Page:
Curriculum & Instruction

Want to Become an Instructional Designer? Here’s What You Need to Know.

Want to Become an Instructional Designer? Here’s What You Need to Know.
Instructional designers are the architects of the learning experience. Image from Unsplash
Rina Diane Caballar profile
Rina Diane Caballar June 4, 2019

Obsessed with learning... everything? There's a career for that. The behind-the-scenes education job you (probably) haven't heard of.

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Have you ever taken courses and thought you could make them more engaging and interesting? Maybe you’re a tech enthusiast with a passion for helping others learn. Or perhaps, you’re an educator looking to transition to a behind-the-scenes role. If any of these descriptions fit, then you might be suited for instructional design. Here’s what you need to know about launching an instructional design career.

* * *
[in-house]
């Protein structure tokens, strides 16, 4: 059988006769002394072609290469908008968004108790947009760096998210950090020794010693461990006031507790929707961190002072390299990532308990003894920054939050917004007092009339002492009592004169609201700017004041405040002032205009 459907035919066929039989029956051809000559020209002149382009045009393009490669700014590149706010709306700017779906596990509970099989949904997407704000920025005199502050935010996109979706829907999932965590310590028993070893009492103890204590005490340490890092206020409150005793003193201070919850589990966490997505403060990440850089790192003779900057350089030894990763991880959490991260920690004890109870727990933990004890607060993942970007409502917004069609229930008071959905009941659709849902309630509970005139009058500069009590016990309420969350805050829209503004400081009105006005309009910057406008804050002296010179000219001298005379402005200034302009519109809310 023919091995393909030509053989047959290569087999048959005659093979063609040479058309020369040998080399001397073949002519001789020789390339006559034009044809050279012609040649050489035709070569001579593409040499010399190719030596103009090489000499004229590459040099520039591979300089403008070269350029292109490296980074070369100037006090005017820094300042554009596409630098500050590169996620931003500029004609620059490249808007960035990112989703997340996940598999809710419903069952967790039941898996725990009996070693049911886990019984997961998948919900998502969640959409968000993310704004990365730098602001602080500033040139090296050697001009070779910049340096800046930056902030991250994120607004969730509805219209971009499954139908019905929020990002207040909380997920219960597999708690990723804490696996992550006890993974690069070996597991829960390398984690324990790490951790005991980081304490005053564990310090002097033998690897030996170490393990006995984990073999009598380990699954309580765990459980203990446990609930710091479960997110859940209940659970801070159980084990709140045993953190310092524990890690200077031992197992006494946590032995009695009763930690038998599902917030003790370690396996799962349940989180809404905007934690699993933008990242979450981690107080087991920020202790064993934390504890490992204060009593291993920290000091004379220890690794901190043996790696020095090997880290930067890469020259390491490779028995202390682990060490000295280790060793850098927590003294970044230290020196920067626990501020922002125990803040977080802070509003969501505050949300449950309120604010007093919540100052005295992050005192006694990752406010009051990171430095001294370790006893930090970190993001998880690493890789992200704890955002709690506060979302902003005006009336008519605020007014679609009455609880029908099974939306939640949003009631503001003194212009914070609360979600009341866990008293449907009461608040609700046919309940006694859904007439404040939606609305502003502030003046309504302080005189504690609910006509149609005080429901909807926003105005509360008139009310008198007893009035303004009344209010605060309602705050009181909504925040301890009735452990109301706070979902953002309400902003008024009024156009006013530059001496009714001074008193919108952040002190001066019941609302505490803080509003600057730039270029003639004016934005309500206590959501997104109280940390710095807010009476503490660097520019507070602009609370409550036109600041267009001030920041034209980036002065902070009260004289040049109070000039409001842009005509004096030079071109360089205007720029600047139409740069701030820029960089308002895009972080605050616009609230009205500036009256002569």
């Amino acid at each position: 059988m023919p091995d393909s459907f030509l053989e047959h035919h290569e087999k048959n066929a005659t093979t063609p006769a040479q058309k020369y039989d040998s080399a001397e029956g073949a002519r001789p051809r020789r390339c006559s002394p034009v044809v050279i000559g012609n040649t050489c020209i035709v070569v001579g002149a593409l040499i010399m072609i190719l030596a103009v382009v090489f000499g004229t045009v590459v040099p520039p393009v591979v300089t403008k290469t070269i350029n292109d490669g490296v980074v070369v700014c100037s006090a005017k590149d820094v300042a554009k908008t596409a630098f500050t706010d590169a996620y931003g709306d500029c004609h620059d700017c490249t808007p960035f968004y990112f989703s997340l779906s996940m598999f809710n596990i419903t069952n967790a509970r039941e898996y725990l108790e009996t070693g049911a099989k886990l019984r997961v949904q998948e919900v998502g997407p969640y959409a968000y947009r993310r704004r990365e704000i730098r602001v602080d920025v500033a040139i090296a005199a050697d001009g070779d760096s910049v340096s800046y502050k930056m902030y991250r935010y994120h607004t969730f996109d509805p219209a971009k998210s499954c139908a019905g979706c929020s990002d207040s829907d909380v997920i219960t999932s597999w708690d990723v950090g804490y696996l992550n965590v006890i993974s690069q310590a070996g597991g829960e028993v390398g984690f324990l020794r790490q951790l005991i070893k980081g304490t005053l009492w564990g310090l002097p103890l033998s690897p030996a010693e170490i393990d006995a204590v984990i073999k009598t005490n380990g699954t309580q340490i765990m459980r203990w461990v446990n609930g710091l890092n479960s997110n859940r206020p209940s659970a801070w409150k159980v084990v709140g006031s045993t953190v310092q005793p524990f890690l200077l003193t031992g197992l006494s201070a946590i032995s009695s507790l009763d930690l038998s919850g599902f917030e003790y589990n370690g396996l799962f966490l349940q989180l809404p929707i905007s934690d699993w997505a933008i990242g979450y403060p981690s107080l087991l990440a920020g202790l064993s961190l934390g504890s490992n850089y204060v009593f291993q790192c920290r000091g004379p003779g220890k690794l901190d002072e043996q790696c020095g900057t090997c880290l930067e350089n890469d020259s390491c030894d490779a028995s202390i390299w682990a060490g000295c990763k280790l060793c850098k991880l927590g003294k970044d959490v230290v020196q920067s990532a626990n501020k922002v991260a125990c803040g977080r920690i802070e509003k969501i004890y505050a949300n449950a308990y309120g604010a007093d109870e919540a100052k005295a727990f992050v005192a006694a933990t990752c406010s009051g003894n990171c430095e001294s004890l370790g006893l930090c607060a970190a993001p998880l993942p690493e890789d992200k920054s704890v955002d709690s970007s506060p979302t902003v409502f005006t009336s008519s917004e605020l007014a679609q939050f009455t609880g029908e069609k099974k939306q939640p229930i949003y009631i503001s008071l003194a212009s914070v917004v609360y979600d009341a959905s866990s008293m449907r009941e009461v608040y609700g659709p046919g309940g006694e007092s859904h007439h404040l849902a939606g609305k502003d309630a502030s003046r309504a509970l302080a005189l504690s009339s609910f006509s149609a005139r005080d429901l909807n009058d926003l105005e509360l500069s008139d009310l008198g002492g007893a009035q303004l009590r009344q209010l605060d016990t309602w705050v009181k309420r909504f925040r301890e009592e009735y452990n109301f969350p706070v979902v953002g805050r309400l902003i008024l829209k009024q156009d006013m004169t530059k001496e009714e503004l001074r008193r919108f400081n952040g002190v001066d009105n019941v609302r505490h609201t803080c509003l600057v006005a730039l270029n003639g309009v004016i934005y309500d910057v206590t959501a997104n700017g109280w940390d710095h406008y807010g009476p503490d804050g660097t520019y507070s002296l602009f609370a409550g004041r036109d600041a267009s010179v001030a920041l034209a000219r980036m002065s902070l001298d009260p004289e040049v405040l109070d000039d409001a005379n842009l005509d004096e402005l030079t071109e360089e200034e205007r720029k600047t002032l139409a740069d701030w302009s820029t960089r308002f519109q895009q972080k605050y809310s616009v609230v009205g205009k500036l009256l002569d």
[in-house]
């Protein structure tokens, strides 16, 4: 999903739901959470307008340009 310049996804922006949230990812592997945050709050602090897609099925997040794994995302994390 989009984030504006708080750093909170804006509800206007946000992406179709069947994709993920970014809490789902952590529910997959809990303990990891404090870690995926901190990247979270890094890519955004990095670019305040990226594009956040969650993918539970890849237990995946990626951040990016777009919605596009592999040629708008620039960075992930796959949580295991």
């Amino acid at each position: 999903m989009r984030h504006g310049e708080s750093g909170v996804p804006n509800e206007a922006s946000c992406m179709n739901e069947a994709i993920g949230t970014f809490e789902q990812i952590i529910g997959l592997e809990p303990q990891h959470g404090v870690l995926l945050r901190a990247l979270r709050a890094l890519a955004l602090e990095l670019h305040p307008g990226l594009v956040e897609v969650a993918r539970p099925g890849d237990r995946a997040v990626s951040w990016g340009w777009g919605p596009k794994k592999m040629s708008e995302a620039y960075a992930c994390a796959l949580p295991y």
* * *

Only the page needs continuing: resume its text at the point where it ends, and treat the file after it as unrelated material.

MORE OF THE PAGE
What does an instructional designer do?

Before diving into the world of education, take time to educate yourself. Instructional designers are the architects of the learning experience. They “analyze, design, develop, implement, and evaluate instruction,” explained Natalie Milman, professor of educational technology at George Washington University.

Beyond that, Purdue University lists a few more job responsibilities, which include:

  • Implement feedback from reviews to improve educational materials
  • Train others to deliver learning materials
  • Remain current on innovations in learning design and education